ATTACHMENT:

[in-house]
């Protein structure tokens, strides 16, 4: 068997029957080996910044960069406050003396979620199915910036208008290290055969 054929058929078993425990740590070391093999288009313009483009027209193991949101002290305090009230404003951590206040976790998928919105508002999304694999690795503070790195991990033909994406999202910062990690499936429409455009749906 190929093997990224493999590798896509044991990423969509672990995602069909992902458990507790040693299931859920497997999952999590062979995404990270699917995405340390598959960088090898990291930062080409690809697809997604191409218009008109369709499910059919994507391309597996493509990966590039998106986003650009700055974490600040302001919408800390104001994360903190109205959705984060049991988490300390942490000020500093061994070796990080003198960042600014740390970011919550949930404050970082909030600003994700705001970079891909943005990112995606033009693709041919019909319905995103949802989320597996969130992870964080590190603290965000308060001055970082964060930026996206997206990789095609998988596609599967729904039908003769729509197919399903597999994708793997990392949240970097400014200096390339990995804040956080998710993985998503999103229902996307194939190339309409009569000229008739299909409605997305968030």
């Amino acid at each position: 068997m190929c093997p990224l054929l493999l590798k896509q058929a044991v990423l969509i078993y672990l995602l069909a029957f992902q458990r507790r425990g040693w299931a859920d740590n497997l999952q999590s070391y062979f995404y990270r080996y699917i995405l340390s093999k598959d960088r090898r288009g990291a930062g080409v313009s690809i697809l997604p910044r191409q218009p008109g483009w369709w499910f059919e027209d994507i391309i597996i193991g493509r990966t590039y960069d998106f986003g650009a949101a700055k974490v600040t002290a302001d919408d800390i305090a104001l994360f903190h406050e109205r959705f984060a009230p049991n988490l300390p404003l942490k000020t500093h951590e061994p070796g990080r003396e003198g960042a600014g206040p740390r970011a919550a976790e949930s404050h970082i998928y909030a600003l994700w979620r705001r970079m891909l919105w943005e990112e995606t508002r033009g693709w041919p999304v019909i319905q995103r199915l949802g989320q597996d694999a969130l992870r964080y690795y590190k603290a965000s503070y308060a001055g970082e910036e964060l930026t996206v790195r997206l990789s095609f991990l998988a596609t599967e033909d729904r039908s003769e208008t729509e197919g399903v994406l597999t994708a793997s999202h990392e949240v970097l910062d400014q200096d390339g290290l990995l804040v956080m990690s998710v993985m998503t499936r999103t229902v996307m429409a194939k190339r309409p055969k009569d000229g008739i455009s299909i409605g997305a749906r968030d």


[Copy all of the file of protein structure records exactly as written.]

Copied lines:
[in-house]
């Protein structure tokens, strides 16, 4: 068997029957080996910044960069406050003396979620199915910036208008290290055969 054929058929078993425990740590070391093999288009313009483009027209193991949101002290305090009230404003951590206040976790998928919105508002999304694999690795503070790195991990033909994406999202910062990690499936429409455009749906 190929093997990224493999590798896509044991990423969509672990995602069909992902458990507790040693299931859920497997999952999590062979995404990270699917995405340390598959960088090898990291930062080409690809697809997604191409218009008109369709499910059919994507391309597996493509990966590039998106986003650009700055974490600040302001919408800390104001994360903190109205959705984060049991988490300390942490000020500093061994070796990080003198960042600014740390970011919550949930404050970082909030600003994700705001970079891909943005990112995606033009693709041919019909319905995103949802989320597996969130992870964080590190603290965000308060001055970082964060930026996206997206990789095609998988596609599967729904039908003769729509197919399903597999994708793997990392949240970097400014200096390339990995804040956080998710993985998503999103229902996307194939190339309409009569000229008739299909409605997305968030």
């Amino acid at each position: 068997m190929c093997p990224l054929l493999l590798k896509q058929a044991v990423l969509i078993y672990l995602l069909a029957f992902q458990r507790r425990g040693w299931a859920d740590n497997l999952q999590s070391y062979f995404y990270r080996y699917i995405l340390s093999k598959d960088r090898r288009g990291a930062g080409v313009s690809i697809l997604p910044r191409q218009p008109g483009w369709w499910f059919e027209d994507i391309i597996i193991g493509r990966t590039y960069d998106f986003g650009a949101a700055k974490v600040t002290a302001d919408d800390i305090a104001l994360f903190h406050e109205r959705f984060a009230p049991n988490l300390p404003l942490k000020t500093h951590e061994p070796g990080r003396e003198g960042a600014g206040p740390r970011a919550a976790e949930s404050h970082i998928y909030a600003l994700w979620r705001r970079m891909l919105w943005e990112e995606t508002r033009g693709w041919p999304v019909i319905q995103r199915l949802g989320q597996d694999a969130l992870r964080y690795y590190k603290a965000s503070y308060a001055g970082e910036e964060l930026t996206v790195r997206l990789s095609f991990l998988a596609t599967e033909d729904r039908s003769e208008t729509e197919g399903v994406l597999t994708a793997s999202h990392e949240v970097l910062d400014q200096d390339g290290l990995l804040v956080m990690s998710v993985m998503t499936r999103t229902v996307m429409a194939k190339r309409p055969k009569d000229g008739i455009s299909i409605g997305a749906r968030d």